Brian Topp has said in this article, more effectively and in greater detail than I, what I have been saying. It is very difficult for Ignatieff to fight this election when he is so politically close to his primary opponent on so many issues. Of course, I am not sure that most voters are really seing it this way. I don't believe most Canadians sit around and think that carefully about the similarities between Harper and Ignatieff in substantive policy terms. Instead what I think is that Ignatieff simply doesn't have enough to sell to Canadians to pull them away from the incumbent party, and as we all know under many circumstances incumbents have a genuine advantage. I think over the years the Liberal Party has shifted to the right far enough to give us little to distinguish between them and the Conservatives. Now, don't get me wrong, Ignatieff has made important points about process and these issues have, I am sure, swayed some voters who are disturbed by Harper's blatant disregard for the rules of the House and freedom of information. And in the long run these could be very important issues for the continuation of our democracy. But the past couple of years have demonstrated that many Canadians don't understand how our system is supposed to work and have little interest in finding out. Thus, it is just unlikely that the Liberals would be able get enough prospective Conservative voters excited about these kinds of issues to sway the vote.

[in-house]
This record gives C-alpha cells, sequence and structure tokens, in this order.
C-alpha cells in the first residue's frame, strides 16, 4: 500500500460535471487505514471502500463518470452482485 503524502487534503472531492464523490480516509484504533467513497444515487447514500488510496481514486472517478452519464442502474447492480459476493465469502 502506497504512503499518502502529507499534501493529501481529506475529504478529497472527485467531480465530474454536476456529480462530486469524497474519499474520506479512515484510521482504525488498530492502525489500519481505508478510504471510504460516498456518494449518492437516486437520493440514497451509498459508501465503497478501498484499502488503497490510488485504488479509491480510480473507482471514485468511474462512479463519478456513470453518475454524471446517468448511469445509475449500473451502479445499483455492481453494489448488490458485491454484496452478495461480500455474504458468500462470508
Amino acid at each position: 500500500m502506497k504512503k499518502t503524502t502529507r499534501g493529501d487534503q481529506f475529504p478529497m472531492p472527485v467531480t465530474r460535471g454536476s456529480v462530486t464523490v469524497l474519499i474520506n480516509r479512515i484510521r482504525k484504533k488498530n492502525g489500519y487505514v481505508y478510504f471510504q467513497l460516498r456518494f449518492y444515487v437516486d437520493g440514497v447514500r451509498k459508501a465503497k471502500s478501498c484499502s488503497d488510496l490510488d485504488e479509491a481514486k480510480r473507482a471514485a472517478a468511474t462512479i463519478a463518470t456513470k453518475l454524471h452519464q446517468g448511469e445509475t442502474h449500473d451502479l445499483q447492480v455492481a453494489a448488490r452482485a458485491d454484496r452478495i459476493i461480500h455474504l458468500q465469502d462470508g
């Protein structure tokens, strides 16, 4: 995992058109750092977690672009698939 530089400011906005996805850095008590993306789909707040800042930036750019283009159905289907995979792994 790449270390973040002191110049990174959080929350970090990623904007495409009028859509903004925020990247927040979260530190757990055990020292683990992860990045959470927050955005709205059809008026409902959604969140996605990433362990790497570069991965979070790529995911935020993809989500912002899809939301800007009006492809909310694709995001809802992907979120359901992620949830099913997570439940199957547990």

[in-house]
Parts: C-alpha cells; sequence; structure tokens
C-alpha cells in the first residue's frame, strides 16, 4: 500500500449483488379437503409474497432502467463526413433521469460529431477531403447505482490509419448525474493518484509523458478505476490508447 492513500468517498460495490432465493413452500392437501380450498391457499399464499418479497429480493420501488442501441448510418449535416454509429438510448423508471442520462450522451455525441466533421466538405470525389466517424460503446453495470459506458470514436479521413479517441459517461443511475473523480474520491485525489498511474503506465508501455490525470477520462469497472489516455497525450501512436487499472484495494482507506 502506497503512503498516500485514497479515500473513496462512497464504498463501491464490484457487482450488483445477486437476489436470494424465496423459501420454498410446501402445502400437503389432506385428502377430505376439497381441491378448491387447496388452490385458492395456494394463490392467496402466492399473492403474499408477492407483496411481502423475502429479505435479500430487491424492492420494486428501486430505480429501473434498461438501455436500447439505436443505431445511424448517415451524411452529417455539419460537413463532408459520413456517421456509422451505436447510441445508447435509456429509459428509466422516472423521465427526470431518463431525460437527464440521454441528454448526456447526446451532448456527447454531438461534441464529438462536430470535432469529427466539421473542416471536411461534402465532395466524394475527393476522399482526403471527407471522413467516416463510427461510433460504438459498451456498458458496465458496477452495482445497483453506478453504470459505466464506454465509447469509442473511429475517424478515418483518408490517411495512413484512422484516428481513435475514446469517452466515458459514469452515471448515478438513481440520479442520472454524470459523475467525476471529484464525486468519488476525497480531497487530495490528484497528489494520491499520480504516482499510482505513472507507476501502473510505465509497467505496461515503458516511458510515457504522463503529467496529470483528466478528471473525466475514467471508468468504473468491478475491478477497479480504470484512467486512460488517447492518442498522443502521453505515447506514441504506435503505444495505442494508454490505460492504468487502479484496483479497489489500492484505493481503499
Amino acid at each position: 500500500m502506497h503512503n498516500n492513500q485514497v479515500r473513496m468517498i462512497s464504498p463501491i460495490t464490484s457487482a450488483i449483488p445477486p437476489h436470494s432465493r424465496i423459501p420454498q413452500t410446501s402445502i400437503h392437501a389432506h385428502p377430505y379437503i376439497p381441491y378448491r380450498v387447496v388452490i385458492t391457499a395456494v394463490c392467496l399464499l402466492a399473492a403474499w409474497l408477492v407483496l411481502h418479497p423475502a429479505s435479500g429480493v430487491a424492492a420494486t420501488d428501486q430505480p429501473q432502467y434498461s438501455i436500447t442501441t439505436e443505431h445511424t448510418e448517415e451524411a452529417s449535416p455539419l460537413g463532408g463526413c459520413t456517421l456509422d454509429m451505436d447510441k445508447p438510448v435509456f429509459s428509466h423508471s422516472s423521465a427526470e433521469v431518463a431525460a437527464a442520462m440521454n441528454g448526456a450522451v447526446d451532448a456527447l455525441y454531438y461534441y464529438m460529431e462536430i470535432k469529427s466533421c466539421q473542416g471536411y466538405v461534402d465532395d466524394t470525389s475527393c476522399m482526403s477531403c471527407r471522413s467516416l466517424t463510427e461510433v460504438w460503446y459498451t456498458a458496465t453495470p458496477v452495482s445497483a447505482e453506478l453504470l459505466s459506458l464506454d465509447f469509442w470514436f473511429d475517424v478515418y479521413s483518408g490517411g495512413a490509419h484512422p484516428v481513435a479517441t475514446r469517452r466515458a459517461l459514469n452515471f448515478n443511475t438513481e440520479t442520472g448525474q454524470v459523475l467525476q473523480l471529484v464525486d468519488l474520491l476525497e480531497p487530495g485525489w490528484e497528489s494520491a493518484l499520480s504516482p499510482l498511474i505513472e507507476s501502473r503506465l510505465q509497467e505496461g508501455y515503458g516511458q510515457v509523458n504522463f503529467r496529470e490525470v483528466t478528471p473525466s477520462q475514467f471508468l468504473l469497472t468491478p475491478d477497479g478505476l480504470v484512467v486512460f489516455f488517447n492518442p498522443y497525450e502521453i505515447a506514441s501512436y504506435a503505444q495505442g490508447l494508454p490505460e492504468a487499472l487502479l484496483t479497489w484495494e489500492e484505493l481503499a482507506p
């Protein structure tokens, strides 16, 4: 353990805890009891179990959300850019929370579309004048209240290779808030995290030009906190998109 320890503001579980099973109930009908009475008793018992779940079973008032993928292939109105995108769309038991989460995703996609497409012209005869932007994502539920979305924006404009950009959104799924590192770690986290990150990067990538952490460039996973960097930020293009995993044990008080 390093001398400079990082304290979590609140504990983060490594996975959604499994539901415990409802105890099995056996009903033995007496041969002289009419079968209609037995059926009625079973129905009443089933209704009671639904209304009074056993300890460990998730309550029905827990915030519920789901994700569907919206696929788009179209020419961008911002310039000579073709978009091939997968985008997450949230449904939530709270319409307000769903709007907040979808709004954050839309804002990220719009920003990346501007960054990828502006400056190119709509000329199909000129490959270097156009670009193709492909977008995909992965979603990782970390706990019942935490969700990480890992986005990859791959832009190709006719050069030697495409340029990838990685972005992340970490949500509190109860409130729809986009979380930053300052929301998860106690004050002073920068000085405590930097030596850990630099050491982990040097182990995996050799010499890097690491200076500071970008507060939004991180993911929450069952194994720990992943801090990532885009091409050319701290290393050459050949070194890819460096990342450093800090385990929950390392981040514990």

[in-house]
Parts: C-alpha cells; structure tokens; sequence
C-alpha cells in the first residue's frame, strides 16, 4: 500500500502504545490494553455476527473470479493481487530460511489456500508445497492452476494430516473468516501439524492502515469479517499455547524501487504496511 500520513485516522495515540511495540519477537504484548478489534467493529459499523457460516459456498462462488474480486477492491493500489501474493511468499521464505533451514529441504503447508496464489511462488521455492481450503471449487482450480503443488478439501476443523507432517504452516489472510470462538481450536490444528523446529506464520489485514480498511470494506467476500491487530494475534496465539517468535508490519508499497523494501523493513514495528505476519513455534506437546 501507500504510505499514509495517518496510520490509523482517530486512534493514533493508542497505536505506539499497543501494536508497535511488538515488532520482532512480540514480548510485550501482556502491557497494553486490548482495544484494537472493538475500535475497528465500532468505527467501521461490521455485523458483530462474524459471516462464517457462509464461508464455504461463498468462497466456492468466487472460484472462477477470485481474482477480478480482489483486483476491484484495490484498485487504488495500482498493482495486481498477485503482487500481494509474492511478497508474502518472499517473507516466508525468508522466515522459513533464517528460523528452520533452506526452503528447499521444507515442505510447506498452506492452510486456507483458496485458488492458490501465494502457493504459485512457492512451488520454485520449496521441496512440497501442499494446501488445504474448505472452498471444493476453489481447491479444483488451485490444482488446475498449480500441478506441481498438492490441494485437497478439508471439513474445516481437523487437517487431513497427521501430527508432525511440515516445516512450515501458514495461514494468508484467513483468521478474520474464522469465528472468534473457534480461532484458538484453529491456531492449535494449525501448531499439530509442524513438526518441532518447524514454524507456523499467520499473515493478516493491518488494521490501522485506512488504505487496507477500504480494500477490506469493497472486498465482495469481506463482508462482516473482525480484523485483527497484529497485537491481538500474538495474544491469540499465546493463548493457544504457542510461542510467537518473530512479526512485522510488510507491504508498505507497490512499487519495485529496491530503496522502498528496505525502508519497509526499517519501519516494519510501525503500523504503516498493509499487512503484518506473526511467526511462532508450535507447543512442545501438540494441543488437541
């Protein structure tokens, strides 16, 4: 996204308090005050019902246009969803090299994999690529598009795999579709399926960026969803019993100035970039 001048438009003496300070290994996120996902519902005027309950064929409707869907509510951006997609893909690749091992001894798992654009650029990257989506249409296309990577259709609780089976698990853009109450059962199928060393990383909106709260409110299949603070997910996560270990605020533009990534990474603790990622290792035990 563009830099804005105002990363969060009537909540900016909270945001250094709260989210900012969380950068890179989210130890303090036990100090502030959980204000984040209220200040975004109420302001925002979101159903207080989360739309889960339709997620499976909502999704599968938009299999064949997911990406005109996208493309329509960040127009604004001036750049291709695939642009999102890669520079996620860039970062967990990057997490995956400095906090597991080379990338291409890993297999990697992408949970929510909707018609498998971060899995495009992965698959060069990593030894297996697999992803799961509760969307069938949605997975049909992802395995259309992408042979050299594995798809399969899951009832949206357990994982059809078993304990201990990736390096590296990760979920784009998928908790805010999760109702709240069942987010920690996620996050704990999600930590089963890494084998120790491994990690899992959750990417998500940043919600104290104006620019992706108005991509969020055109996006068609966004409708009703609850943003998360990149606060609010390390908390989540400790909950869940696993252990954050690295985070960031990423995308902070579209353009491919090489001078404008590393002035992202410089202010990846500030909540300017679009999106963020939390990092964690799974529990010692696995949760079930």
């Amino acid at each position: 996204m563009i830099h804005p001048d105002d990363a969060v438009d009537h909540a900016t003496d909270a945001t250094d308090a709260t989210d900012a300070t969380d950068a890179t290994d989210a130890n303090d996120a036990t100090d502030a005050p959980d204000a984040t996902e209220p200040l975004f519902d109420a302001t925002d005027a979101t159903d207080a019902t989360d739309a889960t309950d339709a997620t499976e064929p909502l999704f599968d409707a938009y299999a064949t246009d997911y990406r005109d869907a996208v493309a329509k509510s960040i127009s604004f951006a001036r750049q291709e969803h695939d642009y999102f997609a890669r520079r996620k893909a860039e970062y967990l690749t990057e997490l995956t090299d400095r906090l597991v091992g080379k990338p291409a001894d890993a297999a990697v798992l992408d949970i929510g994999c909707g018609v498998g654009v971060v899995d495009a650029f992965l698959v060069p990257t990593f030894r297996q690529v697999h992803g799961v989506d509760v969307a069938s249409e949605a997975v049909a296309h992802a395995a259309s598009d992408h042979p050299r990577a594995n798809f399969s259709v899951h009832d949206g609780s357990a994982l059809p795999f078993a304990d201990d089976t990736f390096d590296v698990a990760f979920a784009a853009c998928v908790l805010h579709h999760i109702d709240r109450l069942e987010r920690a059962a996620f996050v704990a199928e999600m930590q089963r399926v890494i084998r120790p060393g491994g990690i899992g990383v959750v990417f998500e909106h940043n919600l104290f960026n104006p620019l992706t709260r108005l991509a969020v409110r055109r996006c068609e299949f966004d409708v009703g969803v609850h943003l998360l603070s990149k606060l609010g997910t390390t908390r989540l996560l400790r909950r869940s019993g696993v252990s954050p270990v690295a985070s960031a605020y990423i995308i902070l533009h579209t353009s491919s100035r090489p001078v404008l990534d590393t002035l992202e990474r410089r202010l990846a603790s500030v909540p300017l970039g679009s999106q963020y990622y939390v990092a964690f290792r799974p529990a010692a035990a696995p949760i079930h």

I am not sure if this has significantly affected the NDPs position. They have gone up substantially in Quebec and BC but I am not sure if their poll numbers are regional issues or not. I know that people are saying that Jack Layton has a great deal of personal appeal in Quebec. I think probably there are many prospective NDP voters who just don't see the Liberals as a real alternative to Harper and are smart enough to know that, despite what the Conservatives tell us, the NDP is in no sense a radical socialist party. On the other hand, there are also many NDP voters who are deeply afraid of a Harper majority. So these two groups must, at least in part, cancel each other out. But I suspect that overall the NDP vote will go up significantly, even if their seat count doesn't.
Finally, if Ekos latest seat projection is correct then I can't see Mr. Harper maintaining the office of Prime Minister.